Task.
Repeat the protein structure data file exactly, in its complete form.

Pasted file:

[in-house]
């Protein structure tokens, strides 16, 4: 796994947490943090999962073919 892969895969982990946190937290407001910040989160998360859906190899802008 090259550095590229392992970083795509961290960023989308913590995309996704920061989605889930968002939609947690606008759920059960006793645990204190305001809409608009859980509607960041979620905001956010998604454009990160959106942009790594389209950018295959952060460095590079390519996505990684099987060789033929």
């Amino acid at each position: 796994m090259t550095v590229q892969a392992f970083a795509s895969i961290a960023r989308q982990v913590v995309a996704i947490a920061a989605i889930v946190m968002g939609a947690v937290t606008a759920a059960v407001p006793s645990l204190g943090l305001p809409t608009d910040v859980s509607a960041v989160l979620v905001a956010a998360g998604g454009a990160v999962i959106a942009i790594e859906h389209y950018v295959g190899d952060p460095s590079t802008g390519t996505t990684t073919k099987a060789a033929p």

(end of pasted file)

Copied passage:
[in-house]
């Protein structure tokens, strides 16, 4: 796994947490943090999962073919 892969895969982990946190937290407001910040989160998360859906190899802008 090259550095590229392992970083795509961290960023989308913590995309996704920061989605889930968002939609947690606008759920059960006793645990204190305001809409608009859980509607960041979620905001956010998604454009990160959106942009790594389209950018295959952060460095590079390519996505990684099987060789033929």
């Amino acid at each position: 796994m090259t550095v590229q892969a392992f970083a795509s895969i961290a960023r989308q982990v913590v995309a996704i947490a920061a989605i889930v946190m968002g939609a947690v937290t606008a759920a059960v407001p006793s645990l204190g943090l305001p809409t608009d910040v859980s509607a960041v989160l979620v905001a956010a998360g998604g454009a990160v999962i959106a942009i790594e859906h389209y950018v295959g190899d952060p460095s590079t802008g390519t996505t990684t073919k099987a060789a033929p």